Hair loss is a natural part of aging for many men and some women in the United States, but hair loss is something that is often dreaded and greatly resented. Hair restoration is something that many adults with bald patches or thinning hair seek out, and a hair loss doctor can help with this. There is no shame in hair loss, of course, but it is often seen as unattractive and many people will go to great lengths to avoid it or reverse its effects. Hair restoration experts can be consulted for this, and a FUE hair transplant, or Follicular Unit Extraction, procedure can be done at a hair transplant clinic for those interested. How often do Americans go through balding or hair thinning, and how effective might an FUE hair transplant be? Will a FUE hair transplant restore a full head of hair?
Rates of Hair Loss
Many millions of American men and women are experiencing hair loss or balding, and there are some statistics kept to see how often this happens, and what the end result might look like. Men experience this the most: nearly 95% of men will go through male pattern baldness during their lives, and today, around 35 million men are going through hair loss. This is even higher than the rates for women. About 21 million women also experience hair loss as they age. Meanwhile, by age 35 on average, about two in three men will experience some hair loss or thinning, and by age 50, nearly 85% of men will have significantly thinning hair, or may be nearly bald. Once a person starts losing his or her hair, this hair loss phase may continue for about 2- years or so. Some factors may in fact accelerate this process, and over time, the hair will continue to thin out and miniaturize before the balding process has been completed.
Hair loss is often considered unattractive in men and women alike, and many of them are very unhappy with their hair loss. There are even some numbers to show what people would do, if they could, to get all their hair back, since a large part of a person’s self-image involves their hair. In fact, around 47% of people who are losing their hair, nearly half, report that they would spend their entire life savings on restoring all of their hair. And even more people, 60%, reported that they’d rather have all their hair restored than have money or friends. The Norwood Scale can also be used to measure the rate and severity of hair loss, which can be a useful reference for hair doctors. Type I hair loss is the mildest, representing minimal hair loss, and Type VII is the most advanced form of hair loss. A person may sometimes use a wig, toupee, or comb-overs to hide bald patches or thinning hair, but other times, an FUE hair transplant can be done to fill up bald patches. Many Americans opt for this minimally invasive form of surgery. What does it entail?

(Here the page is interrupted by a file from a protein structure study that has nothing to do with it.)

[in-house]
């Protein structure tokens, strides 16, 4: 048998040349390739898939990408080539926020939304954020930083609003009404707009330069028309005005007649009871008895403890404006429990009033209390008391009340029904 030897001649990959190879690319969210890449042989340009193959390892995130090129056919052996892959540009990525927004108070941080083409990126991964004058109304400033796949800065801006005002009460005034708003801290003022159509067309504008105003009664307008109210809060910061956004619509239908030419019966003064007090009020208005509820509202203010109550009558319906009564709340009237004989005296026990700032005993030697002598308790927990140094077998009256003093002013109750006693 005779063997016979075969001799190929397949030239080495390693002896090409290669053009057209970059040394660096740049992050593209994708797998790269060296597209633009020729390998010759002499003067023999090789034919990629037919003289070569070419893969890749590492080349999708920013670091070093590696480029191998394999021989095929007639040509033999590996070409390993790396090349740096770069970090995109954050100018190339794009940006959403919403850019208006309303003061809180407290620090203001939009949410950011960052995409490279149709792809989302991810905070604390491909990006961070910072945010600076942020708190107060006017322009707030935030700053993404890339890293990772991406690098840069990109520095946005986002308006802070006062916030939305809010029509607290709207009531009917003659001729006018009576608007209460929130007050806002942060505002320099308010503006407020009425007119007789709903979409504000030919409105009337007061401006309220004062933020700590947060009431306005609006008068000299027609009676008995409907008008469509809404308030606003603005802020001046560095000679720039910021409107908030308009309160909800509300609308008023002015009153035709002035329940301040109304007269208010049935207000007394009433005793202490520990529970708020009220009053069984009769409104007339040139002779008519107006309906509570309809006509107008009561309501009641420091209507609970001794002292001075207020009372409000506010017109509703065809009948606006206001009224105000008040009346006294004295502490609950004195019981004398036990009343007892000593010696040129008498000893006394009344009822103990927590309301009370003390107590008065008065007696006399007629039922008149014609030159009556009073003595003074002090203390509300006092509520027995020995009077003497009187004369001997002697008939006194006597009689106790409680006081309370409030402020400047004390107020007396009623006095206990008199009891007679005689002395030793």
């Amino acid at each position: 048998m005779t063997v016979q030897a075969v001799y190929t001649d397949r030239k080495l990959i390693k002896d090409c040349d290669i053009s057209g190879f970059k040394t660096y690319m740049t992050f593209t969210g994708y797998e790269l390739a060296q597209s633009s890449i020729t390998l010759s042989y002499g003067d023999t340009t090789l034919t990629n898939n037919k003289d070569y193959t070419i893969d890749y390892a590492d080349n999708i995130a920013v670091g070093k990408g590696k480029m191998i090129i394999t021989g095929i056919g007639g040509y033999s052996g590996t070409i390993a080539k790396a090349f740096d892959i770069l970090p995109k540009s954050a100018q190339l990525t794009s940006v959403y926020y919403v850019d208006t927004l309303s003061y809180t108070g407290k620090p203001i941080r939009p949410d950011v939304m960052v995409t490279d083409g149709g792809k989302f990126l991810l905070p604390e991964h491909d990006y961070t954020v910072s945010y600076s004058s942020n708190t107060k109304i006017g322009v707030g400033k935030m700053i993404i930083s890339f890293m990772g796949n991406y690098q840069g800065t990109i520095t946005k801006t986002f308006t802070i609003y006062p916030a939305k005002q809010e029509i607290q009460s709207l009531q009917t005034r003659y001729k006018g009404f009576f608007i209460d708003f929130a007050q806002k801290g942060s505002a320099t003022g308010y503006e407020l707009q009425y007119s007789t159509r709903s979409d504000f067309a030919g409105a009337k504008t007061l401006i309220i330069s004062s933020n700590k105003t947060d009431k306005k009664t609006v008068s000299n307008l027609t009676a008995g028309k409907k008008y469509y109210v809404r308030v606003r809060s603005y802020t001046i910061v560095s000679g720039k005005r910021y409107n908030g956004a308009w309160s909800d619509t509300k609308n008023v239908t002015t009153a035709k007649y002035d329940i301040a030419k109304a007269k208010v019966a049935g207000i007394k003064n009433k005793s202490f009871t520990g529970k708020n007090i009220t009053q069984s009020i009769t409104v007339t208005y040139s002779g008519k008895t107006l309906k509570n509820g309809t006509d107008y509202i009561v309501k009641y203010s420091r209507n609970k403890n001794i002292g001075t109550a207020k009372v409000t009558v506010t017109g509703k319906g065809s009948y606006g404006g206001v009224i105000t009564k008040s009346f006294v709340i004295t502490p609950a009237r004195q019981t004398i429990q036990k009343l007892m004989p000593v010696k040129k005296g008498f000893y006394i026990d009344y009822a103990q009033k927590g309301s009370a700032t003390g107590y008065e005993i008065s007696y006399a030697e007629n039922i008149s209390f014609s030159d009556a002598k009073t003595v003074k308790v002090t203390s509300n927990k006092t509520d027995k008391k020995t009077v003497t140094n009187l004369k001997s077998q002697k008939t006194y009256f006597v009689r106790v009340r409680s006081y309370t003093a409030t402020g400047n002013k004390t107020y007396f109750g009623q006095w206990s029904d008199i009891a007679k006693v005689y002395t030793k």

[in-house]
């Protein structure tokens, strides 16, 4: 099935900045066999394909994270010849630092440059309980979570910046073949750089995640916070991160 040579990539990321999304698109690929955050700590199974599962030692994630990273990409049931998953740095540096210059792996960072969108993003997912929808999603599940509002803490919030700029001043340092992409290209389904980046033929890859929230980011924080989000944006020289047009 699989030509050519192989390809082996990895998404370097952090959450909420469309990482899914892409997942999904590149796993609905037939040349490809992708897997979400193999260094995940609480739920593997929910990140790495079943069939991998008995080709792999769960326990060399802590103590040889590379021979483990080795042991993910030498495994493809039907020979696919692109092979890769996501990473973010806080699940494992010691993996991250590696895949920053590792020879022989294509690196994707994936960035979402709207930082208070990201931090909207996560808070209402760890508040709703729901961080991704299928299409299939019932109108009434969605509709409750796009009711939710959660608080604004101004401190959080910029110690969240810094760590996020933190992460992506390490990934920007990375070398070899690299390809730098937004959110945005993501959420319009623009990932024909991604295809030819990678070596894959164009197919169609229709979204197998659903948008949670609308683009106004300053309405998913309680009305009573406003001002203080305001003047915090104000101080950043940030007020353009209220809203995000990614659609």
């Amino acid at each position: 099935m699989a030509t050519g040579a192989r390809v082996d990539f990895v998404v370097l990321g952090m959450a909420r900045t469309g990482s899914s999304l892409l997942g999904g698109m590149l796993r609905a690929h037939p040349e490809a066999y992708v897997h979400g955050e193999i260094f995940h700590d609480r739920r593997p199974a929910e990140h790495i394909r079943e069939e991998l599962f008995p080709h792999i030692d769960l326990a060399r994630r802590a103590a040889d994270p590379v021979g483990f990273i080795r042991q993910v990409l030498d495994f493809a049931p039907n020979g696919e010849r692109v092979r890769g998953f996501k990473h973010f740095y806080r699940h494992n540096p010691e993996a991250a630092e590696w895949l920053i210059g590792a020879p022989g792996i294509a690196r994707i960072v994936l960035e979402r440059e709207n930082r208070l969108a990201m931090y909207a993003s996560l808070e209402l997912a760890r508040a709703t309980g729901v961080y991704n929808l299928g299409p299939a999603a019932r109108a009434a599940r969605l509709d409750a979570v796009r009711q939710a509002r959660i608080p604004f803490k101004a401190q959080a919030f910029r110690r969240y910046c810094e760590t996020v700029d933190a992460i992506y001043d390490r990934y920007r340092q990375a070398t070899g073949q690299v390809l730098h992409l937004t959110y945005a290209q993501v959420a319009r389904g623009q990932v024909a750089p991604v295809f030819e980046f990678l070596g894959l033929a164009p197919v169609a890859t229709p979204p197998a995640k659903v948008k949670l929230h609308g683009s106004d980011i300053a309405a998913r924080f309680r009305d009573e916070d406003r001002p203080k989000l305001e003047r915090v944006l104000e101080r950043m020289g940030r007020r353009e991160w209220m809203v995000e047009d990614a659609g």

An FUE Hair Transplant
A person who is going through hair thinning, or who has pattern baldness, may want to look up local clinics that can take care of hair loss using medical procedures, and visit such sites to get a consultation. If a person agrees to have FUE work done, he or she can expect very low-risk surgery to be done on their scalp to rearrange their hair and make for a better look. During an FUE hair transplant, the doctor will carefully remove hair follicles in small groups, and relocate them to bald patches or areas where the hair is thinning on the patient’s head. Hair follicles naturally grow in units ranging from one to six in size, and hairs can be moved one group at a time for convenience. The relocated hair follicle units should be oriented so that the hairs grow in the same direction as existing hair for a natural look.
This does not actually increase the number of hairs on the person’s head, but such a procedure can fill up thinning patches or bald spots, and FUE transplants have often proven effective and popular among many hair loss patients today.